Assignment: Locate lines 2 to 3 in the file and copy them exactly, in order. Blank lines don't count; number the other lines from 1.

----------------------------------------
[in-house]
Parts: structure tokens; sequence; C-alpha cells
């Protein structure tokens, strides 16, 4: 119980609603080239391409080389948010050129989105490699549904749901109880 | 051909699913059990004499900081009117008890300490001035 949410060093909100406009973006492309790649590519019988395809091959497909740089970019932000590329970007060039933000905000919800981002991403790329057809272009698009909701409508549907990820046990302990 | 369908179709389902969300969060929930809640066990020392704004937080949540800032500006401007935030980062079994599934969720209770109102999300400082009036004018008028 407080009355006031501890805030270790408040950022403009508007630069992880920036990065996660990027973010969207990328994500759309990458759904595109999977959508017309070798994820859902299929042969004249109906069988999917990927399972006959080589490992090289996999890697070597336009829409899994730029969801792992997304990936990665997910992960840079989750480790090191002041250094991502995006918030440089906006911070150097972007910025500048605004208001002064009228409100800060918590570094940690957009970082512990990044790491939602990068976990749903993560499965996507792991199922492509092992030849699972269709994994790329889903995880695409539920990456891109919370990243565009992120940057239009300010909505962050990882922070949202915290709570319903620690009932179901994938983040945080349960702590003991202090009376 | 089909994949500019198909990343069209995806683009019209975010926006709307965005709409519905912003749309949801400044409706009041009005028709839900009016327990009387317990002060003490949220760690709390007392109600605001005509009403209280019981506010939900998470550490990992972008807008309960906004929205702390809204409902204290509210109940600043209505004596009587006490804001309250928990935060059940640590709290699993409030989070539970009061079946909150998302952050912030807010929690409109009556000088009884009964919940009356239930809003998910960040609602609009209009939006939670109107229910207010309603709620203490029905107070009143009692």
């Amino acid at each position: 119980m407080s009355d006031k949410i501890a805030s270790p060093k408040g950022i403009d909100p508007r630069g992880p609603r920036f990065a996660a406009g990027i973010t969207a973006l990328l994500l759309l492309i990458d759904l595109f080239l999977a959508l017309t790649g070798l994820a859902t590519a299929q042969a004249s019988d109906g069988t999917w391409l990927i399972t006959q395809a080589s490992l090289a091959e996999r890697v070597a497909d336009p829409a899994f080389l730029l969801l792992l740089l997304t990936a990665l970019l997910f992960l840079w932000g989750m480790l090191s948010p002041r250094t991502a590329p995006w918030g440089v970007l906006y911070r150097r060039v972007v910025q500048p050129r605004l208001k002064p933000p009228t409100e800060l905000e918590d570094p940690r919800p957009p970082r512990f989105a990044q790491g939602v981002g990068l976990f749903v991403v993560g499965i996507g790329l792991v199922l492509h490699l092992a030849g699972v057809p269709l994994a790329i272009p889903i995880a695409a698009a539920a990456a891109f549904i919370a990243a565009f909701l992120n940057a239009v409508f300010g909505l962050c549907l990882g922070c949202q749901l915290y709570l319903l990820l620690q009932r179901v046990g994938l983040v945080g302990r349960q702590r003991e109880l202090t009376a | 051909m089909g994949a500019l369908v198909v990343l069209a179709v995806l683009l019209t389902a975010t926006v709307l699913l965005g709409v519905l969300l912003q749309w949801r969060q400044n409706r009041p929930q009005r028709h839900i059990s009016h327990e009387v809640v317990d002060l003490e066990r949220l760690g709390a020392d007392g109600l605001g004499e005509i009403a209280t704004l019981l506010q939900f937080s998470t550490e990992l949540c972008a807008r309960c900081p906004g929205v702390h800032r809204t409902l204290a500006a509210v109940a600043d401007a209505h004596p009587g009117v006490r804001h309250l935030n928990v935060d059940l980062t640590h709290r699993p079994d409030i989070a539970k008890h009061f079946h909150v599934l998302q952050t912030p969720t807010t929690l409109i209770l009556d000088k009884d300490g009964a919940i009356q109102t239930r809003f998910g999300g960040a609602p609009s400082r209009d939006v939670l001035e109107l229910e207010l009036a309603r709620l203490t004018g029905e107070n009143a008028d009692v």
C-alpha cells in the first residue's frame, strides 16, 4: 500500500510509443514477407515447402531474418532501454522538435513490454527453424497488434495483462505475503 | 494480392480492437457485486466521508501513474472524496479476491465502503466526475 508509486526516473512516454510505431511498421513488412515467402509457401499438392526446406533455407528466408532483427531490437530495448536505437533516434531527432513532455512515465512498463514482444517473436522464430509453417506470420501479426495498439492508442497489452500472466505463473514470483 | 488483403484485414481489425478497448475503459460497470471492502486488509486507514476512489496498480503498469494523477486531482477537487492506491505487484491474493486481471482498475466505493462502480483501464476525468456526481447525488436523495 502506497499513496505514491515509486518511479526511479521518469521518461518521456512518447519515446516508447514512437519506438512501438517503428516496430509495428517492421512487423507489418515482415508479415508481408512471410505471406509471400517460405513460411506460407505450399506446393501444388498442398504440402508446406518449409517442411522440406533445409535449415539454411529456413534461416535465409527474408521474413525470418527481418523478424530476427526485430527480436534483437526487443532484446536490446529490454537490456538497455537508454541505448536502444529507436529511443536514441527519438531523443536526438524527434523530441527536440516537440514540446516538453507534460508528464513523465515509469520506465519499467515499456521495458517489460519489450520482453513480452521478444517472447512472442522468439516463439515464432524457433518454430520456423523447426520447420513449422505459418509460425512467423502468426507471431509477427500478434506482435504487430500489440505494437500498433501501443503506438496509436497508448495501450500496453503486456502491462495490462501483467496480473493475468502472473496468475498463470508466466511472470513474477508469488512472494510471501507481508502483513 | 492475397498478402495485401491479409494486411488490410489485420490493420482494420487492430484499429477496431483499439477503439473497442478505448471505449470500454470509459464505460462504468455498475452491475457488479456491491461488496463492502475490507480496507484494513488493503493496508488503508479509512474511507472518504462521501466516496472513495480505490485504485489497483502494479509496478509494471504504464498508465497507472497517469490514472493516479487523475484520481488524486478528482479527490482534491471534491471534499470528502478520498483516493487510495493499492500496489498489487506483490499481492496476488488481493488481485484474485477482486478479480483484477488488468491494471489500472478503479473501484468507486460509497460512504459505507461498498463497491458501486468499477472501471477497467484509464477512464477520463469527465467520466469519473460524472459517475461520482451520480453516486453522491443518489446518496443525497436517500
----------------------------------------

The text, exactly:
Parts: structure tokens; sequence; C-alpha cells
């Protein structure tokens, strides 16, 4: 119980609603080239391409080389948010050129989105490699549904749901109880 | 051909699913059990004499900081009117008890300490001035 949410060093909100406009973006492309790649590519019988395809091959497909740089970019932000590329970007060039933000905000919800981002991403790329057809272009698009909701409508549907990820046990302990 | 369908179709389902969300969060929930809640066990020392704004937080949540800032500006401007935030980062079994599934969720209770109102999300400082009036004018008028 407080009355006031501890805030270790408040950022403009508007630069992880920036990065996660990027973010969207990328994500759309990458759904595109999977959508017309070798994820859902299929042969004249109906069988999917990927399972006959080589490992090289996999890697070597336009829409899994730029969801792992997304990936990665997910992960840079989750480790090191002041250094991502995006918030440089906006911070150097972007910025500048605004208001002064009228409100800060918590570094940690957009970082512990990044790491939602990068976990749903993560499965996507792991199922492509092992030849699972269709994994790329889903995880695409539920990456891109919370990243565009992120940057239009300010909505962050990882922070949202915290709570319903620690009932179901994938983040945080349960702590003991202090009376 | 089909994949500019198909990343069209995806683009019209975010926006709307965005709409519905912003749309949801400044409706009041009005028709839900009016327990009387317990002060003490949220760690709390007392109600605001005509009403209280019981506010939900998470550490990992972008807008309960906004929205702390809204409902204290509210109940600043209505004596009587006490804001309250928990935060059940640590709290699993409030989070539970009061079946909150998302952050912030807010929690409109009556000088009884009964919940009356239930809003998910960040609602609009209009939006939670109107229910207010309603709620203490029905107070009143009692």